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You’ve probably read the title and you’re thinking ‘pot, meet kettle’ right? I mean, as a professional blogger who posts live while traveling all the time, who am I to recommend that you shouldn’t?

But you might be surprised to hear that even as an influencer, I hardly ever post travel updates live. 

The obvious reason is for security; for both my personal safety, and that of my empty home. But, over 12 years of travel, I’ve learned that safety isn’t the only danger of posting your travel updates live.

And I’m not saying that it’s easy – it’s actually very tough not to get swept up in the excitement of being overseas, and wanting to share your bikini bod in the Seychelles right now with absolutely everyone that you know.

But if you’re willing to take the advice of an experienced and seasoned traveler, my advice for you is as follows:

Just don’t.

The Dangers of Posting Your Travel Updates Live

Your Home Security

House neighborhood

Posting your travel photos while you’re still on vacation is like sending out an open invitation for someone to come and rob your home.

Local thieves troll social media all the time looking for opportunity. And it’s usually not too difficult to figure out where you live for criminals who do this for a living. And people do do this for a living.

But it doesn’t have to be a stranger; perhaps one of your friends has a delinquent brother who’s seeing the posts from your expensive vacation, and decides he’ll go and help himself to your new flat screen.

Of course, you should always make sure you have proper home security in place when you travel (there are even burglar alarms now that dispel dense fog to generate a zero-visibility when it’s activated), but your chances of being robbed are significantly higher if people know that you’re not home.

Pro Tip: Insurers are increasingly rejecting claims made by customers whose houses have been burgled while on holiday if they have shared the fact that they are away from home on Facebook, Twitter or Instagram.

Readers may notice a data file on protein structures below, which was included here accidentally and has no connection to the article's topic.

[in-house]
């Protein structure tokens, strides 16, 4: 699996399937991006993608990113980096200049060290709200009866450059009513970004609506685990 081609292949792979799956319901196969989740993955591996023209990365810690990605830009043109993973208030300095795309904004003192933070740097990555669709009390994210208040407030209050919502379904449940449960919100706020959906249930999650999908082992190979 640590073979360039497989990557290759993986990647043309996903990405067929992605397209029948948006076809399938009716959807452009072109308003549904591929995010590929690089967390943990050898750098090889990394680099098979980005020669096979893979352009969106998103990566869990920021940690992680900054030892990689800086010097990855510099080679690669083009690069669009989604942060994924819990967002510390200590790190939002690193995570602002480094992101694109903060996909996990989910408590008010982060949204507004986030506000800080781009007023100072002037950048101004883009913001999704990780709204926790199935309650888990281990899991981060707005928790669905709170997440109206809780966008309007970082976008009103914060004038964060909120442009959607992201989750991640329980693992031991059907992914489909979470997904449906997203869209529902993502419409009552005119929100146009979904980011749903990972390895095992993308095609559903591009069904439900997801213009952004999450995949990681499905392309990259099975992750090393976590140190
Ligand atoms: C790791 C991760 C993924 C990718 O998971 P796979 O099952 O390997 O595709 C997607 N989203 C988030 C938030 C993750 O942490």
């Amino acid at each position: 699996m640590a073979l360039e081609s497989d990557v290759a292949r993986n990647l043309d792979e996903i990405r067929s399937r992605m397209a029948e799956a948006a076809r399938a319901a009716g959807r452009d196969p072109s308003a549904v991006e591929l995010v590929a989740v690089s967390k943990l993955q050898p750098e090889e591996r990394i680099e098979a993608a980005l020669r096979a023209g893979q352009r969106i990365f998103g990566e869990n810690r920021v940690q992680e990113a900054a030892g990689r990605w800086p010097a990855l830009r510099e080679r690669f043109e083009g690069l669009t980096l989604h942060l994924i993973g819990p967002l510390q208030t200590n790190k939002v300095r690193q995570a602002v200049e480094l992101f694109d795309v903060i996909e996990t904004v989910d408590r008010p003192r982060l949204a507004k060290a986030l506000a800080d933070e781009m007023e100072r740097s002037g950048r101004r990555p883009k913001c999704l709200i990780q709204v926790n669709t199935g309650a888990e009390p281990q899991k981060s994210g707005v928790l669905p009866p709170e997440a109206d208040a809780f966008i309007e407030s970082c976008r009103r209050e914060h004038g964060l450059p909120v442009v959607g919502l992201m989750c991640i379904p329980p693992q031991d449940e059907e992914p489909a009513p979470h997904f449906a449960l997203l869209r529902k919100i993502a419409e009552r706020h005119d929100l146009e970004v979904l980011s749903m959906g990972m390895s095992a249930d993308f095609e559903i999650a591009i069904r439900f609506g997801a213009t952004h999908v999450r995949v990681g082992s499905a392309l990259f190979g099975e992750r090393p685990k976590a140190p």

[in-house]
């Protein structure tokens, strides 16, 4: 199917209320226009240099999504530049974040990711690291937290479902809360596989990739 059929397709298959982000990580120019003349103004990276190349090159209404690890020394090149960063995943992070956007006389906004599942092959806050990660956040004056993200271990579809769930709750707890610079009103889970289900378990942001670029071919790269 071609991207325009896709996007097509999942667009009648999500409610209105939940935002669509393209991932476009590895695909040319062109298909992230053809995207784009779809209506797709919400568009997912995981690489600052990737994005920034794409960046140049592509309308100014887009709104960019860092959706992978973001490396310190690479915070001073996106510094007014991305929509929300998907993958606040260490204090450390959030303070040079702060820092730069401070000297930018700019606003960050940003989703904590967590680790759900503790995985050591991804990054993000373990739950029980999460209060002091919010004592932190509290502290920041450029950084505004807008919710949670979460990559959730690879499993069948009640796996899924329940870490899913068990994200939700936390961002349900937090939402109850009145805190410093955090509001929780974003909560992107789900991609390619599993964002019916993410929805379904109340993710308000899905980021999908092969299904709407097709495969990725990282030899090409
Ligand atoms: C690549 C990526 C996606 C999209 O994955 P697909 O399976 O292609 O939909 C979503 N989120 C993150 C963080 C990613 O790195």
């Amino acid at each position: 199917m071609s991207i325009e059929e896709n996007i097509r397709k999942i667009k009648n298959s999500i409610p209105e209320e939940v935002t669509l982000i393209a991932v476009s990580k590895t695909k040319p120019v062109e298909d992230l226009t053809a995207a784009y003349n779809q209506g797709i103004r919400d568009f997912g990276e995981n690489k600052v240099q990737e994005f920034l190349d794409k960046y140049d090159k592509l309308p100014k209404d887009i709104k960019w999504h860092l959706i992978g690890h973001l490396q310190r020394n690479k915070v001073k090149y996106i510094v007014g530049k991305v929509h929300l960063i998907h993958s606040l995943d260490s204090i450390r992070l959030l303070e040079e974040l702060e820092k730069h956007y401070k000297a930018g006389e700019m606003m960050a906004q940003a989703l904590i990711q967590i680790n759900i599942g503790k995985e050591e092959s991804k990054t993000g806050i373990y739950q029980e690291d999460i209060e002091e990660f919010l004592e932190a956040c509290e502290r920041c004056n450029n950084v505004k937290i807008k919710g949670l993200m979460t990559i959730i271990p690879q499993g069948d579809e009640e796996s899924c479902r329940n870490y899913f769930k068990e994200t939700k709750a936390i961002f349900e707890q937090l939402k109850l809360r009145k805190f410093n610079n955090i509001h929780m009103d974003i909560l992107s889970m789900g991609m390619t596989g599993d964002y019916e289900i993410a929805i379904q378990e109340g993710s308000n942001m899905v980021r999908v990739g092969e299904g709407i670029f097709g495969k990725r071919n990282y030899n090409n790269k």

So hold your vacation statuses until you get home, and, for the same reason, don’t post travel countdowns in the lead up to your trip. You’re just giving thieves the time for planning.

It’s also important to never assume that your privacy settings on social media mean that only your friends will see your posts. Your friend could be logged in at a coffee shop or library, where it’s easy to see over their shoulder, or a neighbor could mention it to someone in passing:

“How’s Meg these days?”

“Oh yeah, she’s in Morocco at the moment, she’s not home”.

Your Personal Safety

Traveler female woman RF travel Venice

Do you remember what happened on October 3 2016?

Kim Kardashian was robbed at gun point in Paris. And while an attack like this is never the victim’s fault, her attackers knew exactly where she was, where she was staying, and that she had a $4 million diamond on her hand.

The alleged robber actually told French police that his team obtained much of the information they needed to pull off the heist from her social media posts.

Let’s be honest, neither you or I are probably ever going to reach the same level of celebrity as Kim Kardashian, or ever in our lives own a $4 million ring. But you don’t have to be a big shot celebrity to put your personal safety at risk.

Posting exactly where you are on social media on any given day is risky. You don’t know who’s viewing your posts, or how they might decide to use the information.

Especially if you’re a solo female traveler, it’s not wise to let anyone and everyone to know which hotel you’re staying at, which restaurants you’re going to, and which flights you’re arriving on.

It’s important to let someone know – someone you trust back home so that they can contact / locate you in case of an emergency. But you don’t need the world to know.